Last summer, as town squares filled with thousands of families celebrating the final Harry Potter volume, customer expectations were forever changed for big children's book releases. Many kids and parents now expect an activities-packed evening that peaks at the stroke of midnight with a coveted new book. But are midnight parties necessarily the best way to boost sales and reading excitement?
Fans as far as the eye can see, for a Meyer signing last year at Borders in Fairfax, Va.
One year after the late-night celebrations for HP7, two books are about to put the midnight-party concept to the test: Breaking Dawn, the fourth and final book in Stephenie Meyer's Twilight Saga (Aug. 2), and Brisingr, third in Christopher Paolini's Inheritance Cycle (Sept. 20). Weighing in with 3.2 million copies, Breaking Dawn is breaking Little, Brown's previous record for largest first printing, while Brisingr with 2.5 million marks the first time Random House Children's Books has had a Saturday release. Final preparations for thousands of events are under way for Breaking Dawn, while many Paolini events are still in the planning stage.
“These books make us very happy. They get kids excited about reading,” says Kim Brown, v-p of specialty businesses at B&N. She plans to build on that excitement with midnight parties for Breaking Dawn at more than 650 stores. Three Meyer books and Brisingr are currently among the top 10 bestsellers on BN.com, and the chain is actively soliciting pre-orders both instore and online. To further boost sales, it will post a special episode on July 14 dedicated to the Twilight Saga on its Tagged! video book series (www.bn.com/tagged).
According to Diane Mangan, director of the children's category, sales for all of Meyer's books have been “building, like a tsunami.” More than 900 Borders and Waldenbooks stores will hold midnight parties scheduled to start at 9:30 p.m. Some will do radio broadcasts live from the festivities. Plans for Brisingr are still being finalized, but will also involve midnight parties across the country and several outsized events.
“Events are the reason we're still here,” says Vivien Jennings, founder and president of Rainy Day Books, who organized her first midnight release party 12 years ago (for Anne Rice's Servant of the Bones). “What we're constantly striving for is that as customers leave they say, 'I'm glad I gave you my time.' ” Her goal for their Breaking Dawn party is a short, fun experience: it will start at 11 p.m. and end at midnight. For Brisingr, Rainy Day will open at 8 a.m. and is partnering with Whole Foods to ensure that young readers have a healthy breakfast before they head home and start reading. “You can't have Woodstock every year,” Jennings says.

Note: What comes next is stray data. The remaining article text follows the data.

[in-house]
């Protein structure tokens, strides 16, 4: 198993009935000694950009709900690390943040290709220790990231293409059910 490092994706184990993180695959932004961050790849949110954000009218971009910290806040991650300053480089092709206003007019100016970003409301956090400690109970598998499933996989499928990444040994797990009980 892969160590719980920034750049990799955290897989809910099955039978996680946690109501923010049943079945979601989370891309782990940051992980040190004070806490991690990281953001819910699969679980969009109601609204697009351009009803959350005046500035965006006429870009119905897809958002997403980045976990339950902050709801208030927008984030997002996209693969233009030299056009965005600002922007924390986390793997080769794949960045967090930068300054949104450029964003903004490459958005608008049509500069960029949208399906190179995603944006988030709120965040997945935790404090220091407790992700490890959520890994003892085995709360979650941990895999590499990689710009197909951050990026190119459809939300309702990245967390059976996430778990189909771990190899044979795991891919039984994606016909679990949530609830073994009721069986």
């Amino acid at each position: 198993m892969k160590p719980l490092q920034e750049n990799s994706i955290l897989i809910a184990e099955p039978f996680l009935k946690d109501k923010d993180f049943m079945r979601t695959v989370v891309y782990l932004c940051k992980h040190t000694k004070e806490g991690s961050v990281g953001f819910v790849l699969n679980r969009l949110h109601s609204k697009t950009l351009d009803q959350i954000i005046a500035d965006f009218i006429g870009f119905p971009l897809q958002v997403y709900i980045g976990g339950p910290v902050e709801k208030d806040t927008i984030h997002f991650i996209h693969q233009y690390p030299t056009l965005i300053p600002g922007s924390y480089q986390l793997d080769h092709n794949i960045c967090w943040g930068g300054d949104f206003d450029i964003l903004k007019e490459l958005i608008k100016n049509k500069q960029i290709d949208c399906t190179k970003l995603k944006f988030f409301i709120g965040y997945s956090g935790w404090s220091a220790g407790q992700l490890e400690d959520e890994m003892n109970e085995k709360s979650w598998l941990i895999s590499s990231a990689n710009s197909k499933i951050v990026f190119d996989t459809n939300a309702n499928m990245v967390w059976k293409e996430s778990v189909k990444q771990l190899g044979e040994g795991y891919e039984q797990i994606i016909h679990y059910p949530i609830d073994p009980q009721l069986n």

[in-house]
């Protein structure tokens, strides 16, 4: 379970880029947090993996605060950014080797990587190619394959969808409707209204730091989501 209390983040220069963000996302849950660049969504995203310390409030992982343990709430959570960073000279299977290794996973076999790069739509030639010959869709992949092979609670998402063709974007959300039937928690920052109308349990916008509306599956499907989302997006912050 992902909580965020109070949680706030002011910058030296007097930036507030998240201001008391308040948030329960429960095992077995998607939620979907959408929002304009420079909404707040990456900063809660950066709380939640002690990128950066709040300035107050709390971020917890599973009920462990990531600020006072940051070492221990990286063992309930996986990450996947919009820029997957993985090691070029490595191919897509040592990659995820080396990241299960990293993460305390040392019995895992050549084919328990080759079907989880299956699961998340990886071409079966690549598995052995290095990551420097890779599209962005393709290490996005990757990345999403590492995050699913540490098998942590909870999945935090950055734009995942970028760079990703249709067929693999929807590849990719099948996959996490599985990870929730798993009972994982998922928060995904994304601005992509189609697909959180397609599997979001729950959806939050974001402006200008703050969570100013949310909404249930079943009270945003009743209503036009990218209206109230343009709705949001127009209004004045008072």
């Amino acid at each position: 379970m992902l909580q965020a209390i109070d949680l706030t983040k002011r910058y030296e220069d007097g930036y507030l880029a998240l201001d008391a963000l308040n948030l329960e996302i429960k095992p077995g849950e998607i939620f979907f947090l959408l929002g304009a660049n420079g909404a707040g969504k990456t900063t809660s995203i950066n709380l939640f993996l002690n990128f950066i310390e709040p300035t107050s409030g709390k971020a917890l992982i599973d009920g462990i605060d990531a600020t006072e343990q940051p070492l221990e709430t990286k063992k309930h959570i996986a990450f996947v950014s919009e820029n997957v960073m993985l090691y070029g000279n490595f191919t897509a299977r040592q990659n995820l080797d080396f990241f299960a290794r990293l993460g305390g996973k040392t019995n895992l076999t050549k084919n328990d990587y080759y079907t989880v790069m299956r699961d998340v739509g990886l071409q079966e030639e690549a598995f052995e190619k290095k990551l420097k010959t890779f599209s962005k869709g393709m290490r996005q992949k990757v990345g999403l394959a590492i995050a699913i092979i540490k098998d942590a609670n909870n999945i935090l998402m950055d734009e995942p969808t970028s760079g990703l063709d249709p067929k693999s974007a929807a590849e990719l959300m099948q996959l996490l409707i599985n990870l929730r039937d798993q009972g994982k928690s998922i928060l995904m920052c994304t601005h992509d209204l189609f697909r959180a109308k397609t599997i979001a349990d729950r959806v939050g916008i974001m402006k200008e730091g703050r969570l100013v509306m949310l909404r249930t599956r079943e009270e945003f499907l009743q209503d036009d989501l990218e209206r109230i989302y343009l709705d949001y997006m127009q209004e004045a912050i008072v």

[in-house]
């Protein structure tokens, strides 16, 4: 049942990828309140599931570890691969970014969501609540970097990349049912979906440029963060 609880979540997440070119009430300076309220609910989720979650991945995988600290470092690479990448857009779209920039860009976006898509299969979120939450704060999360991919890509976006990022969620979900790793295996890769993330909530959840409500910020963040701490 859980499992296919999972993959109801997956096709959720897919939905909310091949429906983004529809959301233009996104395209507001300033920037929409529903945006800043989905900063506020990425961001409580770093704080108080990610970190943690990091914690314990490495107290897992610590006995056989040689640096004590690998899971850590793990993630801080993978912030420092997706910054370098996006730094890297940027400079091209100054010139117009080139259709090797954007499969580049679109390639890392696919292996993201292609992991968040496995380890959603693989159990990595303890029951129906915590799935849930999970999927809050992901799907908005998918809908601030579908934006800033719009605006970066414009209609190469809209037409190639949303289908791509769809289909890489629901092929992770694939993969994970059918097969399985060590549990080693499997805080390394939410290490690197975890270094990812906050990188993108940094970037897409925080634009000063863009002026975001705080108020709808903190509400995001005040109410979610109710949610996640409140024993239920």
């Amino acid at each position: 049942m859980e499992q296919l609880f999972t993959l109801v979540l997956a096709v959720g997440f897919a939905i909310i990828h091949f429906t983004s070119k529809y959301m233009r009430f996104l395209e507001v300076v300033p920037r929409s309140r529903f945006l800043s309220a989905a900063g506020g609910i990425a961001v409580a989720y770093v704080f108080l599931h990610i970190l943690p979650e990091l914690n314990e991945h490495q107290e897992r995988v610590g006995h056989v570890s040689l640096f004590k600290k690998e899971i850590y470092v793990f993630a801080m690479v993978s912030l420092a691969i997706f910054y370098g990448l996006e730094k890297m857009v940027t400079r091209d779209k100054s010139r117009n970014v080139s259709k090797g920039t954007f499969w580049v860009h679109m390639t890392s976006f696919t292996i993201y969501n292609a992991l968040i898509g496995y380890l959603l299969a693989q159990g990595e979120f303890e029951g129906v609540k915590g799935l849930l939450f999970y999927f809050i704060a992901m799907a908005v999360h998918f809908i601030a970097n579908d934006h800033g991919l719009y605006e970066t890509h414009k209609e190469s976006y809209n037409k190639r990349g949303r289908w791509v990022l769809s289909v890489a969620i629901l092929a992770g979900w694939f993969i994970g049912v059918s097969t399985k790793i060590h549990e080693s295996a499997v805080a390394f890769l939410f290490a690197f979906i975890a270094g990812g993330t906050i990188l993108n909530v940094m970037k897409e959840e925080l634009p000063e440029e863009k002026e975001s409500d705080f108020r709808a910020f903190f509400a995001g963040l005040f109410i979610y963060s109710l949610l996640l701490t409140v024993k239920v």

At BookPeople in Austin, Tex., children's marketing coordinator/events planner Mandy Brooks is planning a midnight dance party for Breaking Dawn, with a photo booth for taking pictures. But she is pulling out the stops for their Brisingr party, which will take place the evening after the book has been released: the store parking lot will be transformed into a Renaissance village, with food stalls and activities to accommodate 1000 people.
Meyer (third from l.) with (l. to r.) Stesha Brandon, Duane Wilkins, Anna Minard, Caitlin Baker and Lauren Maye, children's staffers at University Book Store in Seattle.
For Eclipse, the previous book in the Twilight Saga, Books & Books in Miami held an event with Meyer that drew 1300 people. Now children's events and marketing coordinator Emily Pardo is trying to create just as much excitement for an authorless party. With help from four teen fans, who designed a special tote bag to be given away with the book, and who planned out details like a boys-only store area (Edward's Lair) for boyfriends who were dragged to the party, Pardo is trying to make sure that no details are overlooked. And there are a lot of them, including a chocolate fountain, an Edward lookalike and a raffle for an iPod Nano preloaded with Meyer's favorite playlists.
Erin Taylor, owner of Wonderland Books and Toys in Rockford, Ill., has a nice problem: her baby is due in mid-July 20. “I will probably be up,” she says, “but I think the last thing I will want to be dealing with is a bunch of excited teenagers. I have several adults on staff, but all of them have families with young children.” Plus, she says, her city has a midnight curfew for everyone under 18. So she'll do her Meyer party during the day of the release, and hasn't decided yet about Paolini.
Clearly, midnight parties can be a lot of work. But as Judith Haut, senior v-p of communications and marketing at Random House Children’s Books, points out, with more than 2500 midnight events in the works for Brisingr, there are bound to be some happy kids. That’s one thing everyone wants, booksellers, parents and publishers—kids happy to have a book, whether it is picked up at the witching hour, the next day or even the following week.